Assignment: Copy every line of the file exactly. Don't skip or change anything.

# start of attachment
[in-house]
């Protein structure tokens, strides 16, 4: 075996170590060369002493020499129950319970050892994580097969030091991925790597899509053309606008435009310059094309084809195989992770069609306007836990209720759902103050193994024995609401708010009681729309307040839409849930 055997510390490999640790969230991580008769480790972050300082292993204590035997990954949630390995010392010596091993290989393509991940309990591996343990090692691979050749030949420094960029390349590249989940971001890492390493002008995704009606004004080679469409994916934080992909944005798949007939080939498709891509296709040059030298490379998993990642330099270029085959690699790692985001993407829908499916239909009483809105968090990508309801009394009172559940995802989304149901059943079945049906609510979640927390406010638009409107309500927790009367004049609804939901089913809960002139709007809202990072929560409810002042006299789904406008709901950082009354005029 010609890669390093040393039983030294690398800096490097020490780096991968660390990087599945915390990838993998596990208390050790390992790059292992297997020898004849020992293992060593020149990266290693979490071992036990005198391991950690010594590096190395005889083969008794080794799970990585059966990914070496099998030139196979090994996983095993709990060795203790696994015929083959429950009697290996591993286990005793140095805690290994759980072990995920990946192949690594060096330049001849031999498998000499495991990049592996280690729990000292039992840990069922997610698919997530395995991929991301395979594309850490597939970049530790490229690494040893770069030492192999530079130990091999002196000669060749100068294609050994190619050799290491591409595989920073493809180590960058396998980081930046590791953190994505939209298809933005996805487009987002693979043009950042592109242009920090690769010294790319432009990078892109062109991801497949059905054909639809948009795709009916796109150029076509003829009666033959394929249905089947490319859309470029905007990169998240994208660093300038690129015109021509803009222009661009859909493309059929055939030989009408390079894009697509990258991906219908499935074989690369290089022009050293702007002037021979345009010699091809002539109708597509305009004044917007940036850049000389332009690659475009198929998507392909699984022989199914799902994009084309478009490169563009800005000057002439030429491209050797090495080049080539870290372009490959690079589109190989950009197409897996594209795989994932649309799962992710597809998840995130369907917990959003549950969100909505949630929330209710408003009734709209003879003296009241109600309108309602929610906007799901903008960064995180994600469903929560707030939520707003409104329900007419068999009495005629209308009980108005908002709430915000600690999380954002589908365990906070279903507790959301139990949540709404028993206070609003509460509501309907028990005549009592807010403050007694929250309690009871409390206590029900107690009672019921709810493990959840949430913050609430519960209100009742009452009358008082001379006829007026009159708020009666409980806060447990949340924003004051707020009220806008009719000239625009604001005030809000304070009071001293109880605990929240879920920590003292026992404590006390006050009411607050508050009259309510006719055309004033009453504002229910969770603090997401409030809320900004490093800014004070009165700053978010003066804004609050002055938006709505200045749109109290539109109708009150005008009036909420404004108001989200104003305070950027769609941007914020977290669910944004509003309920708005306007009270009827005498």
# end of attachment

[in-house]
């Protein structure tokens, strides 16, 4: 075996170590060369002493020499129950319970050892994580097969030091991925790597899509053309606008435009310059094309084809195989992770069609306007836990209720759902103050193994024995609401708010009681729309307040839409849930 055997510390490999640790969230991580008769480790972050300082292993204590035997990954949630390995010392010596091993290989393509991940309990591996343990090692691979050749030949420094960029390349590249989940971001890492390493002008995704009606004004080679469409994916934080992909944005798949007939080939498709891509296709040059030298490379998993990642330099270029085959690699790692985001993407829908499916239909009483809105968090990508309801009394009172559940995802989304149901059943079945049906609510979640927390406010638009409107309500927790009367004049609804939901089913809960002139709007809202990072929560409810002042006299789904406008709901950082009354005029 010609890669390093040393039983030294690398800096490097020490780096991968660390990087599945915390990838993998596990208390050790390992790059292992297997020898004849020992293992060593020149990266290693979490071992036990005198391991950690010594590096190395005889083969008794080794799970990585059966990914070496099998030139196979090994996983095993709990060795203790696994015929083959429950009697290996591993286990005793140095805690290994759980072990995920990946192949690594060096330049001849031999498998000499495991990049592996280690729990000292039992840990069922997610698919997530395995991929991301395979594309850490597939970049530790490229690494040893770069030492192999530079130990091999002196000669060749100068294609050994190619050799290491591409595989920073493809180590960058396998980081930046590791953190994505939209298809933005996805487009987002693979043009950042592109242009920090690769010294790319432009990078892109062109991801497949059905054909639809948009795709009916796109150029076509003829009666033959394929249905089947490319859309470029905007990169998240994208660093300038690129015109021509803009222009661009859909493309059929055939030989009408390079894009697509990258991906219908499935074989690369290089022009050293702007002037021979345009010699091809002539109708597509305009004044917007940036850049000389332009690659475009198929998507392909699984022989199914799902994009084309478009490169563009800005000057002439030429491209050797090495080049080539870290372009490959690079589109190989950009197409897996594209795989994932649309799962992710597809998840995130369907917990959003549950969100909505949630929330209710408003009734709209003879003296009241109600309108309602929610906007799901903008960064995180994600469903929560707030939520707003409104329900007419068999009495005629209308009980108005908002709430915000600690999380954002589908365990906070279903507790959301139990949540709404028993206070609003509460509501309907028990005549009592807010403050007694929250309690009871409390206590029900107690009672019921709810493990959840949430913050609430519960209100009742009452009358008082001379006829007026009159708020009666409980806060447990949340924003004051707020009220806008009719000239625009604001005030809000304070009071001293109880605990929240879920920590003292026992404590006390006050009411607050508050009259309510006719055309004033009453504002229910969770603090997401409030809320900004490093800014004070009165700053978010003066804004609050002055938006709505200045749109109290539109109708009150005008009036909420404004108001989200104003305070950027769609941007914020977290669910944004509003309920708005306007009270009827005498």